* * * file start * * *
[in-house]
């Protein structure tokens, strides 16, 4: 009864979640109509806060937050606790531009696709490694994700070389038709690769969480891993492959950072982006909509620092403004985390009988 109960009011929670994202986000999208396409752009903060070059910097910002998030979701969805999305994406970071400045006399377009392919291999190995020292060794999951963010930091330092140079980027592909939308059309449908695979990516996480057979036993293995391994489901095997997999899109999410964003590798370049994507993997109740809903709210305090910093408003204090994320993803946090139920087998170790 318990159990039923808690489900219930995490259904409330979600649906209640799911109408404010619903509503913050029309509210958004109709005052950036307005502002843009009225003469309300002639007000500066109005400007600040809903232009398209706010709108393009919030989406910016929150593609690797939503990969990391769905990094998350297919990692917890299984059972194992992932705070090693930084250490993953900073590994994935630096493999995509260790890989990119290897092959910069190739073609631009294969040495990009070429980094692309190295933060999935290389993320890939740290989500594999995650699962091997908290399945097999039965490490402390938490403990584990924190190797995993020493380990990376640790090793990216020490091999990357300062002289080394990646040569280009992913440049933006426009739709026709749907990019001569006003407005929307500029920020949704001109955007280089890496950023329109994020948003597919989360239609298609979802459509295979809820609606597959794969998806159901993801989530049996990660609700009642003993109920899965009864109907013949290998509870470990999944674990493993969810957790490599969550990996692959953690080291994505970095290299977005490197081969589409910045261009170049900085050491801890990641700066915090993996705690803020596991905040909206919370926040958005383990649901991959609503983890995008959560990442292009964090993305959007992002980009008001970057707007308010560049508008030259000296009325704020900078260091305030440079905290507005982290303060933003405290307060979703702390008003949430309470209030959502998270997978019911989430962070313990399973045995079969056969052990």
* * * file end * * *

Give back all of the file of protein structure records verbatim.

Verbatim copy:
[in-house]
């Protein structure tokens, strides 16, 4: 009864979640109509806060937050606790531009696709490694994700070389038709690769969480891993492959950072982006909509620092403004985390009988 109960009011929670994202986000999208396409752009903060070059910097910002998030979701969805999305994406970071400045006399377009392919291999190995020292060794999951963010930091330092140079980027592909939308059309449908695979990516996480057979036993293995391994489901095997997999899109999410964003590798370049994507993997109740809903709210305090910093408003204090994320993803946090139920087998170790 318990159990039923808690489900219930995490259904409330979600649906209640799911109408404010619903509503913050029309509210958004109709005052950036307005502002843009009225003469309300002639007000500066109005400007600040809903232009398209706010709108393009919030989406910016929150593609690797939503990969990391769905990094998350297919990692917890299984059972194992992932705070090693930084250490993953900073590994994935630096493999995509260790890989990119290897092959910069190739073609631009294969040495990009070429980094692309190295933060999935290389993320890939740290989500594999995650699962091997908290399945097999039965490490402390938490403990584990924190190797995993020493380990990376640790090793990216020490091999990357300062002289080394990646040569280009992913440049933006426009739709026709749907990019001569006003407005929307500029920020949704001109955007280089890496950023329109994020948003597919989360239609298609979802459509295979809820609606597959794969998806159901993801989530049996990660609700009642003993109920899965009864109907013949290998509870470990999944674990493993969810957790490599969550990996692959953690080291994505970095290299977005490197081969589409910045261009170049900085050491801890990641700066915090993996705690803020596991905040909206919370926040958005383990649901991959609503983890995008959560990442292009964090993305959007992002980009008001970057707007308010560049508008030259000296009325704020900078260091305030440079905290507005982290303060933003405290307060979703702390008003949430309470209030959502998270997978019911989430962070313990399973045995079969056969052990």